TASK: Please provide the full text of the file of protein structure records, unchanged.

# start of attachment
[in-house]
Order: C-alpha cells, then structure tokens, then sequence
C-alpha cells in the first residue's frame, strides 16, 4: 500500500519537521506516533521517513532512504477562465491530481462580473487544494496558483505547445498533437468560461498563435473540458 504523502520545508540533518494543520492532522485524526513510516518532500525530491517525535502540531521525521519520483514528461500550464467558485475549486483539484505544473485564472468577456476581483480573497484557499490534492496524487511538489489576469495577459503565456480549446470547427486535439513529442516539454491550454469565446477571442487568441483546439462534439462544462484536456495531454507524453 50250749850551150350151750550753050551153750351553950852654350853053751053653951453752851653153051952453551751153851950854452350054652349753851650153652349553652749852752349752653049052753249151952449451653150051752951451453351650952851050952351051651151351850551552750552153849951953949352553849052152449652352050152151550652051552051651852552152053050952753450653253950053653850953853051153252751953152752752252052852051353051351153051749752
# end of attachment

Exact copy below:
[in-house]
Order: C-alpha cells, then structure tokens, then sequence
C-alpha cells in the first residue's frame, strides 16, 4: 500500500519537521506516533521517513532512504477562465491530481462580473487544494496558483505547445498533437468560461498563435473540458 504523502520545508540533518494543520492532522485524526513510516518532500525530491517525535502540531521525521519520483514528461500550464467558485475549486483539484505544473485564472468577456476581483480573497484557499490534492496524487511538489489576469495577459503565456480549446470547427486535439513529442516539454491550454469565446477571442487568441483546439462534439462544462484536456495531454507524453 50250749850551150350151750550753050551153750351553950852654350853053751053653951453752851653153051952453551751153851950854452350054652349753851650153652349553652749852752349752653049052753249151952449451653150051752951451453351650952851050952351051651151351850551552750552153849951953949352553849052152449652352050152151550652051552051651852552152053050952753450653253950053653850953853051153252751953152752752252052852051353051351153051749752